I love Japanese literature. I’ve gone through the motions of taking all the Japanese literature classes in college, and while some professors were sub-par, there were some amazing instructors who helped me fall in love with it. The first novel that comes to mind is Akutagawa’s Kappa. It made me laugh out loud. It made me ponder. It even stimulated a surprisingly insightful conversation with my usually quiet father. The overarching message of a ruined society is cleverly disguised in satire, and the radical and seemingly far-fetched “Kappaland” masks it in gaiety and absurdity.
Let’s talk about the close connection between Japan and literature. The literacy rate of the citizens in Japan is amazingly close to 100%. Learning how to read and write so many different characters at such a young age is an essential part of this statistic. It is not surprising, then, that people can often be seen reading long after they’re out of school. It is not shocking that Japan has graced the world with dozens of fantastic authors, and Akutagawa Ryunosuke (芥川 龍之介, 1 March 1892 – 24 July 1927) is no exception. Primarily active during the Taisho era, he is regarded as the Father of Japanese Short Story. The coveted Akutagawa Prize is named for this eccentric writer shortly after his death.
Akutagawa wrote Kappa not long after translating C.S. Lewis’s Alice in Wonderland. There are plenty of elements that reminded me of the classic tale, though it is usually compared to Gulliver’s Travels. It is not a very large book: the actual story doesn’t begin until about forty pages past the lengthy introduction. However, this does not mean that it’s a simple book. Akutagawa’s writing style is filled with dry, satiric humour that reads easily. It will make the brain begin a long score of pondering, because each chapter presents issues that were relevant in the 1920s, and are still highly relevant today. A critical look at the whole of humanity, Kappa is a grotesque and intriguing reflection of society, and Akutagawa makes it rather clear that he is not pleased with what it has become.
The narrator is a psychiatric patient, simply called Patient 23, who recalls his time spent in Kappaland, an underground world where all its inhabitants are mythical creatures called kappa. The man had literally stumbled upon the place: he fell onto his head, got knocked out, and woke up in Kappaland. He found that everything was essentially the same as it was in his own world, except that everyone was a kappa, and instead of Japanese, they spoke Kappanese. In fact, every aspect of their society mimicked his own; the notable differences Patient 23 observes makes him think that perhaps his own world isn’t as grand as he had hoped. Instead of finding a way to get home, he finds pleasure in camaraderie with the locals.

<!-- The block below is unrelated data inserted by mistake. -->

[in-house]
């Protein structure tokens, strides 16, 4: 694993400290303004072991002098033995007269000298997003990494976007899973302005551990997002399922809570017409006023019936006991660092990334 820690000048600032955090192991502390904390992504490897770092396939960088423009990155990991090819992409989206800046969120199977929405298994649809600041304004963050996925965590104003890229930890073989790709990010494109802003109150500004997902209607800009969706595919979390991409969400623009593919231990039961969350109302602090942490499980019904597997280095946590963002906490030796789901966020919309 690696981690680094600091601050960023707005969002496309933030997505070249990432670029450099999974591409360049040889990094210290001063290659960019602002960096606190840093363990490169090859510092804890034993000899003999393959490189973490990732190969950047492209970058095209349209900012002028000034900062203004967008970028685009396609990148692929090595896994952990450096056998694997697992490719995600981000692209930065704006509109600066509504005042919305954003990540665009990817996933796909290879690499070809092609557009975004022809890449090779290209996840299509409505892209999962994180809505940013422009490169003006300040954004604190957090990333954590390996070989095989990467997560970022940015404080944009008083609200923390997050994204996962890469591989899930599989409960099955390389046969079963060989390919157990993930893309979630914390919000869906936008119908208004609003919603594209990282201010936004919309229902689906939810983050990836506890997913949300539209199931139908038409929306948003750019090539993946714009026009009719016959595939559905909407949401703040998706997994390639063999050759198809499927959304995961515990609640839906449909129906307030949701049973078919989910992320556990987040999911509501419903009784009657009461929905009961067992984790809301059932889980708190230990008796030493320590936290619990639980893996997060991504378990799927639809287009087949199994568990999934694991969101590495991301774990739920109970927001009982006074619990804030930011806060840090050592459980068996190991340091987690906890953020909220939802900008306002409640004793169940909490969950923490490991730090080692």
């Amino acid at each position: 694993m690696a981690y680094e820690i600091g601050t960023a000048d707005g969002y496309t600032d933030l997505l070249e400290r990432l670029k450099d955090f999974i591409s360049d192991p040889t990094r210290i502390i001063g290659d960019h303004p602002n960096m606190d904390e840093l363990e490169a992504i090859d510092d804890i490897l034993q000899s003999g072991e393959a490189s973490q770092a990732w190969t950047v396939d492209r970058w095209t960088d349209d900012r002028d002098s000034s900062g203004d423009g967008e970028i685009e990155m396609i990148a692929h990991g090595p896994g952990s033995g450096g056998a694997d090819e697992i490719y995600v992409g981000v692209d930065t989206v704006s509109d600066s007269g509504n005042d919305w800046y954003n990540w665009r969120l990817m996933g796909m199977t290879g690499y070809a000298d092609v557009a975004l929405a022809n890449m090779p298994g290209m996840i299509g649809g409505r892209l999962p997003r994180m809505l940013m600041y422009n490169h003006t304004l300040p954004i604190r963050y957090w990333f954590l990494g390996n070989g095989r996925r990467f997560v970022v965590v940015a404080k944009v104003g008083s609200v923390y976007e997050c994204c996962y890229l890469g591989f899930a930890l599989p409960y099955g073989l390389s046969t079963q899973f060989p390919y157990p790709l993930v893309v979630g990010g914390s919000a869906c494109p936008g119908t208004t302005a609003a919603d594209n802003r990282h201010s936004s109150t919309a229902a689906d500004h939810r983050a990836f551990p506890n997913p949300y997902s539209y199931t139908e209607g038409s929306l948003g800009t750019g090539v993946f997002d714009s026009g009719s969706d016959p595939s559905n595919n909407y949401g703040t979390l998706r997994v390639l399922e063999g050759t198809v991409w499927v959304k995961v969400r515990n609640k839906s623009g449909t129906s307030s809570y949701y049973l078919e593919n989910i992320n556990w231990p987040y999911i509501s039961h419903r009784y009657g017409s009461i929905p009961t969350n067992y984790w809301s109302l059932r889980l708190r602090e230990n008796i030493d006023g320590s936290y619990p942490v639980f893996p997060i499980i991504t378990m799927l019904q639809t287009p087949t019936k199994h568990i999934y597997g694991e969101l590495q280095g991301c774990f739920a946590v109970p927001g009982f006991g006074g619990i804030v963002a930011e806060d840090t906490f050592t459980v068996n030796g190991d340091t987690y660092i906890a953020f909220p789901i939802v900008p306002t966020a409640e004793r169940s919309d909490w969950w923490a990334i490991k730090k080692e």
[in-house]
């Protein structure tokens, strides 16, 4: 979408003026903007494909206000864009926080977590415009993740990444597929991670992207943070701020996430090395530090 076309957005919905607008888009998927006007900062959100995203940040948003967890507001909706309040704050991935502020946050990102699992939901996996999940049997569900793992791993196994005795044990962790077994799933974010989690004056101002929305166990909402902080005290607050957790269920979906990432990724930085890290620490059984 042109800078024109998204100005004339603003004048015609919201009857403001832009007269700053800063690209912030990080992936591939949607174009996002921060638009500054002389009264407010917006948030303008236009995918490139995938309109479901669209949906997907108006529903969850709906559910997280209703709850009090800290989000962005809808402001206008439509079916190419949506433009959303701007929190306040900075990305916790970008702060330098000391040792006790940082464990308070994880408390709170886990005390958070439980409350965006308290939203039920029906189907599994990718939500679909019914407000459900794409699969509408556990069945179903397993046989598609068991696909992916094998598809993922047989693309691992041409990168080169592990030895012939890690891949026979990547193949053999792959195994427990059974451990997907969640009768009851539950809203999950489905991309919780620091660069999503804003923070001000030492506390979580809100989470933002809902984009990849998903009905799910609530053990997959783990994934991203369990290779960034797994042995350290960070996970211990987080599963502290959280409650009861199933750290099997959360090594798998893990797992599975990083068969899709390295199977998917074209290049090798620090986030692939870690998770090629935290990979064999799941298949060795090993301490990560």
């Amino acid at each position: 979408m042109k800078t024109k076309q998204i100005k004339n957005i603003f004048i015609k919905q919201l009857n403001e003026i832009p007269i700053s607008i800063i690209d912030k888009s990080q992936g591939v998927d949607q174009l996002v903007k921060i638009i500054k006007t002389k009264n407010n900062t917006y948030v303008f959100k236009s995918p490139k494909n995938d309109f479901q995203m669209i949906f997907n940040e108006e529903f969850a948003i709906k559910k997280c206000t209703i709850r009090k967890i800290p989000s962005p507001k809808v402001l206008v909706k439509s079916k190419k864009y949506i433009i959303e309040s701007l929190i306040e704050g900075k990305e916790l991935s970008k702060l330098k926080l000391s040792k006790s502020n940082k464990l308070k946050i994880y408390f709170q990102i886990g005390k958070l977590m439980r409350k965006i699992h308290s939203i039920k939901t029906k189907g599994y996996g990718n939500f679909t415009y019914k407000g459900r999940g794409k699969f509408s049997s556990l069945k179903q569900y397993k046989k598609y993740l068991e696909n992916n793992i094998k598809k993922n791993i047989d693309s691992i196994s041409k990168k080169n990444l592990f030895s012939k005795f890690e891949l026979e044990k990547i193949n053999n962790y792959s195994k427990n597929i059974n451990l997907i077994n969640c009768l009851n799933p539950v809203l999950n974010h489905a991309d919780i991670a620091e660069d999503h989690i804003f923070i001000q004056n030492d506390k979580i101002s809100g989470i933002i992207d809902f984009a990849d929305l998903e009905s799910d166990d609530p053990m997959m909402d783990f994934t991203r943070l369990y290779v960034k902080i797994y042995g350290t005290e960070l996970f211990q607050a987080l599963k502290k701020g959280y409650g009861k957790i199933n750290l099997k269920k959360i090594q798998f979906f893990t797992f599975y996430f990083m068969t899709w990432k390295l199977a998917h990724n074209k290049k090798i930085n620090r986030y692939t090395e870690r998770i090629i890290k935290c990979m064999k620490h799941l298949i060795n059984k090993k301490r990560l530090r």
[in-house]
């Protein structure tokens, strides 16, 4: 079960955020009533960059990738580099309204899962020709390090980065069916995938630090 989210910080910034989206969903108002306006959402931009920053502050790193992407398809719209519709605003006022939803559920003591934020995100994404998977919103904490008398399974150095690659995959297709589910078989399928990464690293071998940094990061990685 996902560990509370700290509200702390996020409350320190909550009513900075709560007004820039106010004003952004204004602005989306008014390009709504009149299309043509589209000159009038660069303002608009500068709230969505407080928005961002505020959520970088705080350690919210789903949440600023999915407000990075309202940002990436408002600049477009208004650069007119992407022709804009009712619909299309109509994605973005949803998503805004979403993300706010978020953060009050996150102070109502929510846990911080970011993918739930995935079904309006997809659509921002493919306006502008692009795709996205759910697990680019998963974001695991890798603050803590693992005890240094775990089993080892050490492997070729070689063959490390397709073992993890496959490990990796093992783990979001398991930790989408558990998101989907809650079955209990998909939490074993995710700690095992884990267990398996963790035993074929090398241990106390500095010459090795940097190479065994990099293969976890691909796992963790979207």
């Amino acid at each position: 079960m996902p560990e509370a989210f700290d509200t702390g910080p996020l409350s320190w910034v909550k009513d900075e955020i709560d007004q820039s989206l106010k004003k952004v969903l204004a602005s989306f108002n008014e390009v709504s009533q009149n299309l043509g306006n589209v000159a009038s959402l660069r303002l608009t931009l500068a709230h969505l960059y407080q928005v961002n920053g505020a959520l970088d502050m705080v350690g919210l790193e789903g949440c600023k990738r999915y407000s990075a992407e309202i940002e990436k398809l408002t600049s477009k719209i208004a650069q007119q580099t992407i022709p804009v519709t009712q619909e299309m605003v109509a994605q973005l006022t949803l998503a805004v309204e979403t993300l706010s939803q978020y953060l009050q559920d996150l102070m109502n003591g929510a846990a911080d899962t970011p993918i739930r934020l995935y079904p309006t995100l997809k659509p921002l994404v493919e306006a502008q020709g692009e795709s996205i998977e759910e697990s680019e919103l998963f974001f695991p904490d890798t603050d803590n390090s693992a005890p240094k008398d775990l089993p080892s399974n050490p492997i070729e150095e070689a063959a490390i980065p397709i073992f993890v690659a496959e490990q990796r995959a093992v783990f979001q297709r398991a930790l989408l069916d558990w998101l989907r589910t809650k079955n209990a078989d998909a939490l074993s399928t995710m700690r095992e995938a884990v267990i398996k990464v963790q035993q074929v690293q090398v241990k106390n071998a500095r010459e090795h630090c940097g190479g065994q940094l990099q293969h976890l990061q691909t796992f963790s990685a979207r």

Akutagawa makes little effort to hide the idea that Kappaland is, in his mind, the Japan he is forced to live in. A few touchy topics could land Akutagawa prison time: for example, he makes light of the subject of prohibition, but as the narrator begins to lend his opinion to his kappa friend, he is knocked out by a bottle. In that sense, he was unable to speak. Ah, that Akutagawa was clever when choosing his words (and I don’t believe he got in trouble for that). That aside, Patient 23 also happens to witness birth in a kappa hospital…or, rather, the lack of a birth. The Kappanese doctor asks whether the baby kappa wants to be born or not, and the baby kappa responds negatively. Yes. The baby kappa is speaking from the mother’s womb as she’s on the table giving birth. This is the kind of absurdity that I enjoy.
I cannot stress the importance of reading up on the author’s background. As I mentioned before, the story doesn’t start until the fortieth page, but the introduction is crucial to understanding the novel. Without a relatively good grasp on the author’s perspectives as he was writing, it is impossible to appreciate this gem of a book. On the very surface, Kappa is intended to be a pitiful reflection of Japanese society of the 1920s. However, it also acts as a scope into Akutagawa’s troubled mind.
Akutagawa did not have a pleasant childhood. His mother had succumbed to mental illness shortly after he was born, and he was relocated to his uncle’s home. (My professor assured us that being with his uncle was no better, but I don’t recall him going into detail about it.) Always a perfectionist, he would bring stress upon himself as he worked tirelessly to make his short stories flawless. His health began to decline in his thirties, and much of his literary work would take the form of short autobiographies. Kappa is one of these books. During the production of his final works, Akutagawa began to experience hallucinations and paranoia, afraid that he had inherited his mother’s mental illness. Like many of the Japanese literary giants, he extinguished his own life.
When reading this type of literature, keep in mind that Japanese culture may be very different from your own. I find that reading almost any piece of Japanese literature on your own is a challenging experience, especially if you don’t possess enough knowledge of Japan’s history. To truly appreciate Kappa (and any piece of Japanese literature), remember to humble yourself if you don’t know what’s going on, and read with someone! You might be surprised at the responses you receive. Happy reading!